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T H E   E A R


March 18, 2003


Because they could...

“The key to understanding the day-to-day attitude of the San Francisco Police Department is perfectly illustrated in the recent Tom Cruise movie Minority Report,” says the longtime SFPD operative, now retired, who is The Ear’s inside source on such matters. We’ll call him Deep Blue

“The ‘pre-crime’ unit is exactly the way cops are taught to regard citizens - snap judgments determine if they’re ‘dirty’ or not. If you’re ‘dirty’ - boom, that’s it, you’re guilty.

“That explains why the two young guys were treated as punks outside the Union Street bar that night,” he says, referring to the Blue Light confrontation which has snowballed from a cop-induced “incident” into the coverup that has unraveled the entire SFPD infrastructure.

“Beyond that,” he says, “Why did they beat the shit out of those kids?

“Because they could get away with it! They could do just about anything short of murder - that’s the tradition, reinforced by the Blue Code of Silence. When you operate under the ‘wild west’ rules you’re trained to follow, it’s always the cops’ word versus the victims’. Your partner backs you up on the streets and in the paperwork, where you simply lie and write up the police report to place the blame on the victim - always. Then the charges are routinely dropped for lack of evidence - the D.A. would never be able to prosecute - and the victims are usually just happy that it stops there, despite their injuries and humiliation.”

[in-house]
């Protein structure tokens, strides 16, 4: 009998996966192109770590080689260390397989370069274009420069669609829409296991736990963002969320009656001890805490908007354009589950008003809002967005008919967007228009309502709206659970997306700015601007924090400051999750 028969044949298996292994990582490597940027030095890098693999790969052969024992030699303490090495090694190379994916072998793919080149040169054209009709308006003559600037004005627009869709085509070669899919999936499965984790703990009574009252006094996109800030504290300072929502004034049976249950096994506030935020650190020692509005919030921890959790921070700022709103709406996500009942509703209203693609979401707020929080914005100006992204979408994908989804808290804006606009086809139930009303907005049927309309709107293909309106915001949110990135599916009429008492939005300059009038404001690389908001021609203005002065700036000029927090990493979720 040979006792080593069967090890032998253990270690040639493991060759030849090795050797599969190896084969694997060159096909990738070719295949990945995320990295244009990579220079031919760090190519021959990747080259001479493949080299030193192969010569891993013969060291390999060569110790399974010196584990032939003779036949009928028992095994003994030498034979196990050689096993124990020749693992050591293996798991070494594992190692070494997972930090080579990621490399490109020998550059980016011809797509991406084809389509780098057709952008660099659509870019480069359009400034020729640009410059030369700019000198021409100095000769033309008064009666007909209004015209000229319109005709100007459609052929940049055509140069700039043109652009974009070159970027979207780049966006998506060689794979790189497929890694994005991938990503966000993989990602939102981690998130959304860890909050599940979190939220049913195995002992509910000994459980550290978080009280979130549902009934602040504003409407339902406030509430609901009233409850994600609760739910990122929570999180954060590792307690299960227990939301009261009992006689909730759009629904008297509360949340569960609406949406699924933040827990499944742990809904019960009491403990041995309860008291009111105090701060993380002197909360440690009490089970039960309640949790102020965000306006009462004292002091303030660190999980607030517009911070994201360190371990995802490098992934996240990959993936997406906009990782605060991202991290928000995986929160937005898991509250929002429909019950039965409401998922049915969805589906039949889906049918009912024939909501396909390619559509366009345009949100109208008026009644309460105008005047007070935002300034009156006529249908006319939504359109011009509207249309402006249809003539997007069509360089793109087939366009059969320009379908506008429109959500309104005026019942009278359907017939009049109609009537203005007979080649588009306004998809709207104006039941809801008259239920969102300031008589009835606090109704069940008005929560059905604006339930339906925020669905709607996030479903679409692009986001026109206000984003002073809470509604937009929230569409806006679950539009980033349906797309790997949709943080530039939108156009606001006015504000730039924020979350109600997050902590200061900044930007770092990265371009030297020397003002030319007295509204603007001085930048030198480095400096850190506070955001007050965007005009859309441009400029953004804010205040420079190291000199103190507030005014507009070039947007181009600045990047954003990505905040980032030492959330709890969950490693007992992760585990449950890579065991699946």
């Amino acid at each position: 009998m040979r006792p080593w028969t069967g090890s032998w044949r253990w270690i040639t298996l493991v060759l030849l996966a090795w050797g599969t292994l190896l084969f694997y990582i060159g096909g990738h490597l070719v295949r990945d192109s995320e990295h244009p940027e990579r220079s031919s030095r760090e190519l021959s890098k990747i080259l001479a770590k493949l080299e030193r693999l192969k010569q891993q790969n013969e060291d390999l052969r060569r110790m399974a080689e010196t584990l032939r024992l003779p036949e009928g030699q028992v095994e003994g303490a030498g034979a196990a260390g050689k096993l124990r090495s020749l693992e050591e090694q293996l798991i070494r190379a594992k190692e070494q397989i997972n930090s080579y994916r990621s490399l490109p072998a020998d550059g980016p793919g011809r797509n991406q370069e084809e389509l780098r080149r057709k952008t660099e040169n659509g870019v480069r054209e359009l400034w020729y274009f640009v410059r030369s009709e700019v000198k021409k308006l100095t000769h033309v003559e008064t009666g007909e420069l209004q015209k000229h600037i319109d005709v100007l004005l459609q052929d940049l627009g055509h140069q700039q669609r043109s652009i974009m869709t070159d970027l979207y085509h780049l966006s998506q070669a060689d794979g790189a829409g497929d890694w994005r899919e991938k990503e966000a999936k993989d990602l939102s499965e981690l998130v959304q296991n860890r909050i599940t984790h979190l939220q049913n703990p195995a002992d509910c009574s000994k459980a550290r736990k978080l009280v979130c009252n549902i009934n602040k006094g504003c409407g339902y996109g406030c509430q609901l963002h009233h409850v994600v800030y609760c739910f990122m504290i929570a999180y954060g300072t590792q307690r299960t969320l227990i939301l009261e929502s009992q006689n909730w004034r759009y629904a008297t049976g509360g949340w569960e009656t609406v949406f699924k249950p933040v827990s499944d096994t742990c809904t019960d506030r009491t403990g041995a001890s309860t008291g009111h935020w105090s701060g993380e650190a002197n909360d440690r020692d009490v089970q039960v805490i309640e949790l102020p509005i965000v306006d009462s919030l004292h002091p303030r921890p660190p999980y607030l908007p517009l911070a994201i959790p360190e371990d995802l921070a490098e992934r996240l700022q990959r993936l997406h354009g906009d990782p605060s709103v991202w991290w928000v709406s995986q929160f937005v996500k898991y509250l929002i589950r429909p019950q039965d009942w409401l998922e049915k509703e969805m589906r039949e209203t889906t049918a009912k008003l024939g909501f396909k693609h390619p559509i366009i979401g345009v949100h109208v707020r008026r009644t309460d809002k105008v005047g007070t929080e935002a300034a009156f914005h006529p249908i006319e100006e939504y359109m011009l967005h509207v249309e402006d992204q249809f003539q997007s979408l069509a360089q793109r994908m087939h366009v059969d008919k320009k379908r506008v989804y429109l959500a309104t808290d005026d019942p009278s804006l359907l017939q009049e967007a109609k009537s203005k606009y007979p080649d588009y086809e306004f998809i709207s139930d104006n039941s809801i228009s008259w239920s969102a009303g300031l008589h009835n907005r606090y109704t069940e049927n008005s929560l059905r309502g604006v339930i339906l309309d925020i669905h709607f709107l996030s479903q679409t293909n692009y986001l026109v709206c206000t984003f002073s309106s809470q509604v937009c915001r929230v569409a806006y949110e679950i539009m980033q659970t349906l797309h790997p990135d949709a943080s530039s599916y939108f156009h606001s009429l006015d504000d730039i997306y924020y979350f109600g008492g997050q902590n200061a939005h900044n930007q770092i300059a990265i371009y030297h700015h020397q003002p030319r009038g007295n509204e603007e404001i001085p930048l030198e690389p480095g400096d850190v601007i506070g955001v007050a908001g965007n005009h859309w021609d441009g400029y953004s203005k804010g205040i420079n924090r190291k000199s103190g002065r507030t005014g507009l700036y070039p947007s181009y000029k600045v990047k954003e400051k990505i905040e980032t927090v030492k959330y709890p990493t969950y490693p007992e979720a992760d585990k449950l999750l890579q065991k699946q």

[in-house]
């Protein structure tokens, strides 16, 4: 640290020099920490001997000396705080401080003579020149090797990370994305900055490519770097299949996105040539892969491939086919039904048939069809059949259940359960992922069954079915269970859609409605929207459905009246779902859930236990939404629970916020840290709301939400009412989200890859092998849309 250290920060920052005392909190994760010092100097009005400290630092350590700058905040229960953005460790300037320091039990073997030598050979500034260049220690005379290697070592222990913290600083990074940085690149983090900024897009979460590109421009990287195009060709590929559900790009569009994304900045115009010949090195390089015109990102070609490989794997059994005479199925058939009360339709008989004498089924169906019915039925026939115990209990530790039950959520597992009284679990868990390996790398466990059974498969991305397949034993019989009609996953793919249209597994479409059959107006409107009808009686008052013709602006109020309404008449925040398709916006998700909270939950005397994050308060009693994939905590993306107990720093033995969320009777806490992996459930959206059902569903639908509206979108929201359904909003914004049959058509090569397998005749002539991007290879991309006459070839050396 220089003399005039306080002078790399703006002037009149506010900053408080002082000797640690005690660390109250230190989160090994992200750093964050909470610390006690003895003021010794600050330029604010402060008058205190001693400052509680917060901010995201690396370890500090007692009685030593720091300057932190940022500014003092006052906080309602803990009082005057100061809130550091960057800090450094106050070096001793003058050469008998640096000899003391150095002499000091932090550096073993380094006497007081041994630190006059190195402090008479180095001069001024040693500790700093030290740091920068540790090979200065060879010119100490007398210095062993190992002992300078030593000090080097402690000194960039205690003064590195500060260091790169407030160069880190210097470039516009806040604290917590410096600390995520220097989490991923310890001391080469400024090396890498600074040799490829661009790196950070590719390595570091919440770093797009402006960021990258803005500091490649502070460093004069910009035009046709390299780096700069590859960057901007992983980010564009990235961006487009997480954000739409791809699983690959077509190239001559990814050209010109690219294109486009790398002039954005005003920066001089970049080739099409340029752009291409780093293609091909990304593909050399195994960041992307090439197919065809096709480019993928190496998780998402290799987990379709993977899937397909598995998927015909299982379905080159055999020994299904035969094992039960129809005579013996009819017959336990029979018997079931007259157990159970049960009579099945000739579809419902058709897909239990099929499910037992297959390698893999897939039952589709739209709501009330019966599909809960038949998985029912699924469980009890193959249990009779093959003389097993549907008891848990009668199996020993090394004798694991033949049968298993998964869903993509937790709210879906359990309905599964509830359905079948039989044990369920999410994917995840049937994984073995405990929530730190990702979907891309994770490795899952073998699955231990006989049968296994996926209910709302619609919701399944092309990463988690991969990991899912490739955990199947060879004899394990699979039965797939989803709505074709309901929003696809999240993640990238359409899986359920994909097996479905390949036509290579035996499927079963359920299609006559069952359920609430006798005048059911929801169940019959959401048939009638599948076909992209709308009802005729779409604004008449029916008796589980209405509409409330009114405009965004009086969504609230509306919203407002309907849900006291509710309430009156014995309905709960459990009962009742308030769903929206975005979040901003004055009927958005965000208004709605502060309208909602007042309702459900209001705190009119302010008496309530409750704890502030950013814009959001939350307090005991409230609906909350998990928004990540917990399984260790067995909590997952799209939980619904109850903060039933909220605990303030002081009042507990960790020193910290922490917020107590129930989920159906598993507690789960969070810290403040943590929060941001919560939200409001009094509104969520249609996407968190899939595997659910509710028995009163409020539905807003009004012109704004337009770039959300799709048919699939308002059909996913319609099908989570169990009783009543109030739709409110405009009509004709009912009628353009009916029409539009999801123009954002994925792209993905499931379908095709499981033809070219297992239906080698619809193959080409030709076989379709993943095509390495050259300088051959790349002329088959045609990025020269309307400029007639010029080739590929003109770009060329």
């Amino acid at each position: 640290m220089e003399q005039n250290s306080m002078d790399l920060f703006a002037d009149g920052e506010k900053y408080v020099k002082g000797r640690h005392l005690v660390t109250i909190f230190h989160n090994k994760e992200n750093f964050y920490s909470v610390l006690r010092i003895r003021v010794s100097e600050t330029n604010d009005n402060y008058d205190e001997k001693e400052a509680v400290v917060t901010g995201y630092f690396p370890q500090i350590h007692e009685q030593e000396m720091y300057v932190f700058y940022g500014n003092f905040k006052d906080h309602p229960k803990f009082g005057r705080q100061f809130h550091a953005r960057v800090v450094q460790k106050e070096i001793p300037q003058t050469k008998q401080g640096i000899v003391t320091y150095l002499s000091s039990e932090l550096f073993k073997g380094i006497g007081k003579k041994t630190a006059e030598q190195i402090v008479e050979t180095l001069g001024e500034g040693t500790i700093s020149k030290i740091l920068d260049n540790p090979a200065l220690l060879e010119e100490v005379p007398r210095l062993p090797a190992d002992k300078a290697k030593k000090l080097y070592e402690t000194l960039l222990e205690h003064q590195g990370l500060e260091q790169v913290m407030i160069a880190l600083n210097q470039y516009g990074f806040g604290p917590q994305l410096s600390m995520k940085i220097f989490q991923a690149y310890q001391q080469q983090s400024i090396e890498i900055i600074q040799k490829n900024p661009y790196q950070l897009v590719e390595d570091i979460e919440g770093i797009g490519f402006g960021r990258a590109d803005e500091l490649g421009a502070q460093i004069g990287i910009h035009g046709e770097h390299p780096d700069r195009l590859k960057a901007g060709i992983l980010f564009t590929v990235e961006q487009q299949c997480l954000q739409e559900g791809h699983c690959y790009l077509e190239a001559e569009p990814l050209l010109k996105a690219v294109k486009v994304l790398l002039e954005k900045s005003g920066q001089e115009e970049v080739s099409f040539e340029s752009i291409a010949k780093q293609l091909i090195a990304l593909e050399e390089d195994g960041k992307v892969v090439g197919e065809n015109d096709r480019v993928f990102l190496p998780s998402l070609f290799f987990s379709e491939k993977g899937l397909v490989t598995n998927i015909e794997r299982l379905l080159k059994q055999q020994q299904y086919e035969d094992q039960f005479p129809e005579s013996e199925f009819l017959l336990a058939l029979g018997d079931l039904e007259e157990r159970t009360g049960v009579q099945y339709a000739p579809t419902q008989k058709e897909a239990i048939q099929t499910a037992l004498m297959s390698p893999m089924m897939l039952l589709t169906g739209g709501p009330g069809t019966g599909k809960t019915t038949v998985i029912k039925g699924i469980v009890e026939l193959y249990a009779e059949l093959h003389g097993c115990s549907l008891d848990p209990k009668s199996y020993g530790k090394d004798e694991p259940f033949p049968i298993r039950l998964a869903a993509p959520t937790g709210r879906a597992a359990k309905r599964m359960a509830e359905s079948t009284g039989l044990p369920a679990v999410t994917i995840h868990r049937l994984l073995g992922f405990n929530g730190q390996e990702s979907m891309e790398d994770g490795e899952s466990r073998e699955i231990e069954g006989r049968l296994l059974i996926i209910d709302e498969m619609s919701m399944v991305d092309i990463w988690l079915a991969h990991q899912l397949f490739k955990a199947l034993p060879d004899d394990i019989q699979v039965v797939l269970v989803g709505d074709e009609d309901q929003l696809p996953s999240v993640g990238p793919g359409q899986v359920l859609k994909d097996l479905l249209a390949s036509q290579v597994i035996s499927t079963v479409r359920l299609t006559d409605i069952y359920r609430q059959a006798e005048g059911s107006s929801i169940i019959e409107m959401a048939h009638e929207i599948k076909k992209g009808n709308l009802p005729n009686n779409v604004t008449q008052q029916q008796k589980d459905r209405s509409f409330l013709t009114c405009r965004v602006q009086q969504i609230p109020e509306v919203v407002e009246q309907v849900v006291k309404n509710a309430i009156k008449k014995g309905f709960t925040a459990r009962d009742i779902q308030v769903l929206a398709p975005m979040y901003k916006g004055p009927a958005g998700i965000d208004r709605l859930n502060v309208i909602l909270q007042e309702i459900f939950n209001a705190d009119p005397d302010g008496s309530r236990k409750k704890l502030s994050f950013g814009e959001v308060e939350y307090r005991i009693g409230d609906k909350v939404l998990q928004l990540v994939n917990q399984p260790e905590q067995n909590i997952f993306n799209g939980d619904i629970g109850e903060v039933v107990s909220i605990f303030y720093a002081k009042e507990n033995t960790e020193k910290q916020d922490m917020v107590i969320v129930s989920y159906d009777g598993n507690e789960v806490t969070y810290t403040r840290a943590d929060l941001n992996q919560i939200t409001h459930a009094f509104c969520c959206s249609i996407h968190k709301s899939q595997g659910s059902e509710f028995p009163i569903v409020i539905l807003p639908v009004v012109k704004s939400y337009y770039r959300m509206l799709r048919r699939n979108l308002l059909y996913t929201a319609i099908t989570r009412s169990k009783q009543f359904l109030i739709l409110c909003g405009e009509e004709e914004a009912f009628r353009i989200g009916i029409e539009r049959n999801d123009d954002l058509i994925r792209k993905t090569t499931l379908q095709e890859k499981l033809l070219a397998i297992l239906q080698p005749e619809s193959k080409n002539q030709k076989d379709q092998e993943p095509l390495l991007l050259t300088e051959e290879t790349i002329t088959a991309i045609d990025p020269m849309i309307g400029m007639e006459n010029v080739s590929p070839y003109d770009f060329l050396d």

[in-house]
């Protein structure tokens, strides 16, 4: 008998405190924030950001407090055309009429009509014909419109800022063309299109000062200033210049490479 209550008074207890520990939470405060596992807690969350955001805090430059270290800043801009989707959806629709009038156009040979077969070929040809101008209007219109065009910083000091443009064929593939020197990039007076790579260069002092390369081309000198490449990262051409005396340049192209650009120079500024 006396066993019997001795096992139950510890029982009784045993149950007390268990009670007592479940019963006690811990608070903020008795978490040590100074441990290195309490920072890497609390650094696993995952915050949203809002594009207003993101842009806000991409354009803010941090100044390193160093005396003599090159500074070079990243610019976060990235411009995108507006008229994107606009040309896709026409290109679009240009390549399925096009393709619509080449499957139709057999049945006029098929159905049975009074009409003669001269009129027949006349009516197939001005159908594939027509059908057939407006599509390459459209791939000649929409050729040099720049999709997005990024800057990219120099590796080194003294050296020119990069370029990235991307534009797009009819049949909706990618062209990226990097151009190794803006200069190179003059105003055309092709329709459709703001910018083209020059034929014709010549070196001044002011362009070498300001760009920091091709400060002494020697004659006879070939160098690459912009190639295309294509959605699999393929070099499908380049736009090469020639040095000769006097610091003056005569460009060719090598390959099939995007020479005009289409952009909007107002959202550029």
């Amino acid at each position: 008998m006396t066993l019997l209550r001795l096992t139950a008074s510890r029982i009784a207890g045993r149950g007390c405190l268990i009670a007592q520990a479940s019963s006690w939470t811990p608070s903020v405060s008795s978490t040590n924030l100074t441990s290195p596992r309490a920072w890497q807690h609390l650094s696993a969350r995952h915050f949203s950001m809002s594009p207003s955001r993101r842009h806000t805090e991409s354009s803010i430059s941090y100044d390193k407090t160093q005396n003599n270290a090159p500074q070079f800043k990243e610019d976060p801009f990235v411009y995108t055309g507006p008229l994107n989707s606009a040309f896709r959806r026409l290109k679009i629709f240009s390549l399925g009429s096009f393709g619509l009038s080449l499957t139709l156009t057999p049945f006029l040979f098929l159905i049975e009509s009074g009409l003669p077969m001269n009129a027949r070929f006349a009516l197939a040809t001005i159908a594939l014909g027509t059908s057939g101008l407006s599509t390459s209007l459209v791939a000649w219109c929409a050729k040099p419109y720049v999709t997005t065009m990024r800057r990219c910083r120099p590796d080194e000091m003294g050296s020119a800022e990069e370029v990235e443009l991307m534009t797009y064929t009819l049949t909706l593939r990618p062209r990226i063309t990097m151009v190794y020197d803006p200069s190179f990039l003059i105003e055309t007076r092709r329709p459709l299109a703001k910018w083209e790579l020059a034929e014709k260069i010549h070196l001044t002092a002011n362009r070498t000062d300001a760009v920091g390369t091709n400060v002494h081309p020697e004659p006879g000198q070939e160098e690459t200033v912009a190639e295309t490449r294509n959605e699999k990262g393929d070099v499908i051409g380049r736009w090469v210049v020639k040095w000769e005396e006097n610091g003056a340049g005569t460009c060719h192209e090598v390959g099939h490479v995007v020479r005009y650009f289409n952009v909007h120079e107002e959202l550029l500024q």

And until the Blue Light Fight, it happened to one cop with astounding frequency: 16 incidents in 13 months where his actions resulted in citizen complaints. Not once was he reprimanded, thanks to père.

Translate that mentality into the top brass:

Nominal Chief Earl Sanders routinely moonlighted in the early ’70s for a private bounty-hunting outfit. While on duty as a policeman, he shot and killed a suspect while working simultaneously as a bounty hunter. He suffered no consequences, because he could get away with it!

In Saunders’ case, his rapid rise through the ranks under Willie Brown dates back to 40 years ago, when he worked the streets of the Western Addition and the Tenderloin. A big part of his assignment was busting the numerous prostitutes who walked the streets. To whom did he refer them as a post-arrest lawyer? The slick young attorney who’d hung his first shingle out in the neighborhood - one Willie Brown, Esq., with whom Saunders was able to build up a certain mutual... trust. Brown’s early practice thrived because of the arrangement, and their fast friendship continues to help Saunders to this day. He never had to take any Police Academy tests beyond the rank of sergeant - all the rest were “acting” appointments which obviated such tests, until his ultimate assignment as Chief of Police.